Colby Covington will need to put in the work to get back to a shot at Ultimate Fighting Championship (UFC) Welterweight gold. The story might not be the same when it comes to the 185-pound weight class, however.
Covington — a two-time title challenger and former interim titlist — most recently rebounded off a loss to Welterweight champion, Kamaru Usman, scoring a unanimous decision over Jorge Masvidal at UFC 272 earlier this month (March 5, 2022). Despite the solid outing, Covington still has two recent losses to Usman, which likely will prevent him from getting a third crack at “Nigerian Nightmare” as soon as he may like — no matter how competitive they were.
“I think I can definitely go up to 185 and fight [Israel] Adesanya,” Covington told Submission Radio. “But, I don’t know if he’s gonna turn around like that. But he doesn’t have a dance partner right now. I mean, some of the guys they’re trying to line him up with, it’s unoriginal. Why can Usman fight him and all the fans want that, but the guy that beat Usman — I beat Usman. I beat Usman twice. Usman sucks, dude. Everybody knew in Madison Square Garden I won those last three rounds. It was an easy win for me, easy decision victory. Unanimous. So, why can’t I fight Adesanya? He can’t stop my wrestling. I’ll pick him up and drop him on his f—king head.
“He’s a cardio kickboxer,” Covington continued. “They got enough cardio kickboxers in women’s classes around the U.S. Like, I could go join one of those as well, but I decided to pick up hard grueling American wrestling. So, I don’t think Adesanya could stop my American wrestling, and I don’t think he’s that good a fighter.”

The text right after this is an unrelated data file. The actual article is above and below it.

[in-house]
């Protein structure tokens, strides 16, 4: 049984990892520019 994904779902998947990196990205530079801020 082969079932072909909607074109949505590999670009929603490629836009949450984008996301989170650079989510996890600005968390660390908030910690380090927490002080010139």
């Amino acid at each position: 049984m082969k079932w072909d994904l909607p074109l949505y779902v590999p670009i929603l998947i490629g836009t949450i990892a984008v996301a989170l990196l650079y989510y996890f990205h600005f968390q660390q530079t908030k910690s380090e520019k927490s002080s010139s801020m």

Israel Adesanya successfully defended his Middleweight crown for the fourth time at UFC 271 in Feb. 2022 with a hard-fought unanimous decision over Robert Whittaker. That same night, Jared Cannonier knocked out Derek Brunson to presumably earn the next title shot (watch highlights).
At this stage in his career, Covington is no stranger to big fights and creating rivalries as seen in the majority of his recent outings. Even though 185 pounds is above “Chaos’” natural walkaround weight, it’s something he wouldn’t want to make permanent.
There’s also still business to be had at 170, as Covington hopes former teammate and former Lightweight title challenger, Dustin Poirier, steps up to the challenge.
“I want to give the fans the biggest fight possible,” Covington said. “So, I don’t cut weight to go to 170, so I’m not gonna go up to 185 and make it a full-time home. But I’m waiting for the big fights to present themselves. And the two biggest fights in my mind, go beat up Adesanya, the guy who just has cardio kickboxing, he’s not that good of a fighter, he’s not well-rounded, he can’t stop my American wrestling. I’ll melt that guy. He’ll 100 percent melt under my pressure and my pace.
“Or fight Dustin, the guy who said it’s on sight. He wants to come up to my weight class 170, he said this and that, he’s supposed to be some pound-for-pound great fighter. So, if you’re pound-for-pound great, then come fight. What are you so scared of, man? Like, how are you going to live with yourself knowing that I talked down on your family and on your people and your friends and you didn’t do s—t about it. You didn’t even try.”